5 Ways to Affordably Improve Your Golf Course’s Playing Conditions – Overnight!

Golf course accessories play a vital role in any golf course’s playing conditions.  They are seen and touched by golfers on every hole, they can create lasting impressions, they can reinforce your course’s reputation and they are the most affordable way to immediately improve course conditions.

Unfortunately, when not maintained properly or replaced when worn, they can leave an unfavorable impression of your course as a whole.

If you want to allocate your budget in the most strategic way, consider these 5 tips that your golfers will notice.  These are the places where the impact accessories make is most immediate and works out to be the greatest in relation to your overall budget.

1.) On The Tee FOR LESS THAN $20 – Any of your worn spike brushes can be replaced throughout your course.

tee products

2.) Practice Green FOR LESS THAN $250 – Makeover your practice green with all new Jr. Flagsticks, Jr. Flags and Practice Green Cups.

practice green marker on course

3.) Bunkers FOR LESS THAN $500 – Replace your 25 oldest bunker rakes with new Accuform Ace II or AccuCurv Bunker Rakes.

DSC_6117

4.) Greens FOR LESS THAN $700 – Freshen up the most touched and seen accessories on your course with 18 new regulation cups, flagsticks and flags.

green products beauty

5.) On The Tee FOR LESS THAN $1000 – Switch out 4-5 of your most worn ball washers with new Par Aide Master or Deluxe models.

master ball washer on course

Golf course accessories are the only area of your facility where improvements to your course conditions can be literally be made overnight…and without a big hit to your budget.  They contribute to golfer satisfaction and make your course more playable, enjoyable and beautiful.  Small investments pay big dividends.  “Because Golfers Notice”. Continue reading

Is it time to replace your Cup Setter?

It’s one of the most used products in your greens tools arsenal.  Durable, easy to use, and it does the job day in and day out.  It’s the Par Aide Cup Setter.  But when was the last time you replaced it or at least checked it for proper depth?  It might look like it’s still in good working condition, and seems to set the cup properly, but structurally things may have changed over the years of use.  And these changes may affect your cups not being set properly to the USGA regulation of a minimum of 1” below the surface of the green.  Additionally, modifications have been made to the new Par Aide Cup Setters that improve the playing conditions of your cups and ensure a proper cup set.

All the years of use and all the cups that have been meticulously set into place has likely taken its toll on your old Par Aide Cup Setter.  Think about all the cups that are set with a cup setter that is just 10+ years old.  A 10-year-old cup setter might have changed 60,000+ cups in a year round golf climate.  Is your cup setter older than 10 years?  20 years?  120,000 cups!  The way in which a cup setter is used and the conditions that are present (sand and soil) are ripe for wear.  The sand and soil act like sandpaper and eat away at the 1” tolerance that is cast into our cup setters.  The effect is that the cup setter actually forms a beveled edge where the cup is set vs a flat edge of a new cup setter right out of the box.  This beveled edge reduces the depth that a cup is set, up to 1/16” or more.  The result is a cup that is now set less than 1” below the surface of the green.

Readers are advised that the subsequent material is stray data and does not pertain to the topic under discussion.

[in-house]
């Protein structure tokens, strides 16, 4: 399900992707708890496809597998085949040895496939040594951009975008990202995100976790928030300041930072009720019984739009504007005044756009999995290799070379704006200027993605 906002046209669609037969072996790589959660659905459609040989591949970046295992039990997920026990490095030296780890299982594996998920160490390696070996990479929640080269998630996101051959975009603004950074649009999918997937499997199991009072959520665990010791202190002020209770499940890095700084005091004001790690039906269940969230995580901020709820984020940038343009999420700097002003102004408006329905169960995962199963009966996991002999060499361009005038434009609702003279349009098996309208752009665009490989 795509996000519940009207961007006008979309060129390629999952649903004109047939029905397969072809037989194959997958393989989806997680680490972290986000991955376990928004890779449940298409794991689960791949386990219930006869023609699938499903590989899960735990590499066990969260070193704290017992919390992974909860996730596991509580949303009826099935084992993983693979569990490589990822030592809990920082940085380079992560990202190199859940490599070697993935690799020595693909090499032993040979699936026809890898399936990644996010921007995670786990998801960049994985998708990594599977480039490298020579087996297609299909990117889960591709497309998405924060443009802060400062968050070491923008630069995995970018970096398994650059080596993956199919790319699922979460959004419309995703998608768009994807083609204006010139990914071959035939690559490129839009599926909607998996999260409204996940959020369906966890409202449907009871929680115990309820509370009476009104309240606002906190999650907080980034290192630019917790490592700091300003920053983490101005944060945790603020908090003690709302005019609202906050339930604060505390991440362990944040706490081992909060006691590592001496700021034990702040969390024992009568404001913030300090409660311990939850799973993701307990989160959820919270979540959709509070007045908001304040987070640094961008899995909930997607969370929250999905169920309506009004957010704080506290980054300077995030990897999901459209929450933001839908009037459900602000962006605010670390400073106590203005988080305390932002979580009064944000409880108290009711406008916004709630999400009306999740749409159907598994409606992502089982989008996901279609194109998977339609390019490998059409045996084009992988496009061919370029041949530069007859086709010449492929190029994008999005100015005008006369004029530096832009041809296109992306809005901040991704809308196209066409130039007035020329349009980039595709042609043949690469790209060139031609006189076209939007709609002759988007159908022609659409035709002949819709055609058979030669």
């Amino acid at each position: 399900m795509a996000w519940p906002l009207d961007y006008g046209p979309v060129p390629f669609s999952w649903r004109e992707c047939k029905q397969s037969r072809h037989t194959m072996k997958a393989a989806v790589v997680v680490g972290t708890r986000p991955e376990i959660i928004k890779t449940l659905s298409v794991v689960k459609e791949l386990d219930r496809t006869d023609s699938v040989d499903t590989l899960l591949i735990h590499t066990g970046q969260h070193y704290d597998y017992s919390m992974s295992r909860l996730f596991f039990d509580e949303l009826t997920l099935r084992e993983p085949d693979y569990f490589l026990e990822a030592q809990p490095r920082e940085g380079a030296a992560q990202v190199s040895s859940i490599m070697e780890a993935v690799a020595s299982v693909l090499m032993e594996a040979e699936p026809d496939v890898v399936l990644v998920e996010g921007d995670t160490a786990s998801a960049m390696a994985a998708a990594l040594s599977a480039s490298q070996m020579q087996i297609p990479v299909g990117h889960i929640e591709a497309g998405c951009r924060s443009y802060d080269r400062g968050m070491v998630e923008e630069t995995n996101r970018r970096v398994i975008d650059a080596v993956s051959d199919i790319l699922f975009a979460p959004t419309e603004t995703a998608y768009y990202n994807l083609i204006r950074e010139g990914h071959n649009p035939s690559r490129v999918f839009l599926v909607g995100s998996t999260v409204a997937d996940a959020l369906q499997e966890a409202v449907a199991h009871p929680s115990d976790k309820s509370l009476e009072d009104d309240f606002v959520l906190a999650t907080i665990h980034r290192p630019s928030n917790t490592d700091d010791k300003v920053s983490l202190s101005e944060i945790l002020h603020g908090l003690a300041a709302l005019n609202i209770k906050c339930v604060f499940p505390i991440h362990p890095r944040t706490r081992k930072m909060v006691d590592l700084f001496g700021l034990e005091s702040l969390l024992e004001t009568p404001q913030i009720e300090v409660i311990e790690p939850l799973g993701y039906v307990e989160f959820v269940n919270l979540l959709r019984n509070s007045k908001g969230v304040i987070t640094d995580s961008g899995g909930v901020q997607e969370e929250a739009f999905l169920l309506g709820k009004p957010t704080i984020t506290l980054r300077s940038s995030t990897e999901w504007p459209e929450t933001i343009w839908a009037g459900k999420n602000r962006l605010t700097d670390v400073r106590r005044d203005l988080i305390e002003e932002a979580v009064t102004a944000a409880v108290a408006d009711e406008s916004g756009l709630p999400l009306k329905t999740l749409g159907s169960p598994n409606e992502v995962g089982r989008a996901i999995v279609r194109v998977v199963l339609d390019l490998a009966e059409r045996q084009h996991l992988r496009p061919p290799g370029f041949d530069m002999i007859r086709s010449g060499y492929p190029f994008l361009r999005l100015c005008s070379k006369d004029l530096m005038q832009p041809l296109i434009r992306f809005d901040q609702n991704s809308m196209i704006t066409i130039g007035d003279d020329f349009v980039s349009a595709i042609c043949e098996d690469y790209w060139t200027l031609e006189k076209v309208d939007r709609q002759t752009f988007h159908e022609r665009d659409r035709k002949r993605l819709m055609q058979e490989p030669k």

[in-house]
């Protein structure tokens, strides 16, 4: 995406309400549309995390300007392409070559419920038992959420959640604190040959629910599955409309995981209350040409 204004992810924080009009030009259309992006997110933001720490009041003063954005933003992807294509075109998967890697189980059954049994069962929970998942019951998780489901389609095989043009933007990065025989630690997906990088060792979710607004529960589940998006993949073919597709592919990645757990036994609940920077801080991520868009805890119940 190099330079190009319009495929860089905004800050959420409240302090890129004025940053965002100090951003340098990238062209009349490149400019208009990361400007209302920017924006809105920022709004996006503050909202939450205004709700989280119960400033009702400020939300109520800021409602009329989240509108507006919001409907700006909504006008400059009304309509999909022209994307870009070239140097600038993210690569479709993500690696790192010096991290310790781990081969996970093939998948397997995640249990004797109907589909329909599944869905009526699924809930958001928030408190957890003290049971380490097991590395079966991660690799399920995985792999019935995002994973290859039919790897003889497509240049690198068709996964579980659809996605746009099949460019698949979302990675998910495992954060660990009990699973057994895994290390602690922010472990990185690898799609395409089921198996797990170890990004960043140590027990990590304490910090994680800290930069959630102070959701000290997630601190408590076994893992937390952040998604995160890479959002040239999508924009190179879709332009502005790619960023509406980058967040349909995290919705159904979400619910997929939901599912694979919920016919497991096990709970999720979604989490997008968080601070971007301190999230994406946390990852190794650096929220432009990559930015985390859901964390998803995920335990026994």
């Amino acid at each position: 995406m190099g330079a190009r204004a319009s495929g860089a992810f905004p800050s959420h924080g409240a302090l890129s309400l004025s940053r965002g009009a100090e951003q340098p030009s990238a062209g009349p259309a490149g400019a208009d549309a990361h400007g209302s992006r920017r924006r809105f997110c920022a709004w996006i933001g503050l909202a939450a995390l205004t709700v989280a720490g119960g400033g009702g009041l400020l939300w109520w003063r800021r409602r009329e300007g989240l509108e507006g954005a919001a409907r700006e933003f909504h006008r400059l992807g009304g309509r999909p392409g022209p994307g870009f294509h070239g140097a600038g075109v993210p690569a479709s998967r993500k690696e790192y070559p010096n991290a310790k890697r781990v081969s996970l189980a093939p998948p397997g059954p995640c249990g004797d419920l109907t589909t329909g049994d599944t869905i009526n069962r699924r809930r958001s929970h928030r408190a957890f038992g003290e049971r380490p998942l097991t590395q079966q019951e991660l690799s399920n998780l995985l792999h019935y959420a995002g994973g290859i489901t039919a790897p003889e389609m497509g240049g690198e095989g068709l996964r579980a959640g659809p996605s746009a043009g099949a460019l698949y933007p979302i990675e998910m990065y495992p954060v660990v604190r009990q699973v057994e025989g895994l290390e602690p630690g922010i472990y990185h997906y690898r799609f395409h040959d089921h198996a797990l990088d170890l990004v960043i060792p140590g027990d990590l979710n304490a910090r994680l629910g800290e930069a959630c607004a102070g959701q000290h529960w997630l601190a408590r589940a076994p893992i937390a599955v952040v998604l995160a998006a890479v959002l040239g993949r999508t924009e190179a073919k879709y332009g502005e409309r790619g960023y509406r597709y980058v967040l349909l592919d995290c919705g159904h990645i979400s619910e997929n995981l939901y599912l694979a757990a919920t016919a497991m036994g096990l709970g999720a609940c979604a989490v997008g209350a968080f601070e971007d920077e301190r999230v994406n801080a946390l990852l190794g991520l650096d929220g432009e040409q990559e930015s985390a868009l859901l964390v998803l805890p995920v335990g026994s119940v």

Not a big deal, right?  Not until Mr. Smith has a putt “bounce” out of the cup in your club championship because it was not set to the proper depth.  Yes, it can happen.  Just ask Joe Daley.  It happened to him in the 2000 Q School finals!  See the putt here: http://www.youtube.com/watch?v=6qQs6yokUVk.  That missed putt cost Joe his PGA Tour card as he ended up the tournament 1 stroke back from getting his ticket punched to the big show. Furthermore, it was later confirmed that the cup was in fact set less than 1” below the surface of green at the time.  Whether it was pulled up during play or set incorrectly at the start of the day, we will never know.

So what can you do to help eliminate this unfortunate fluke from happening at your facility?  First, check your old cup setter.  If it is a Par Aide setter and it is red…it is at least 18+ years old (we have been painting them white since 1994) and likely has the worn edges described above.  If the edges where the cup get set look beveled…it’s probably time for a new cup setter.

If you determine your cup setter needs to be replaced, what you will be getting from Par Aide is an improved tool.  In 2010, we redesigned our cup setter to set the cup an additional 1/8” (total of 1-1/8”) below the greens surface.  This means that even with an excessive amount of wear, or even a careless set, the cup is likely to be set to the required minimum of 1” below the surface of the green.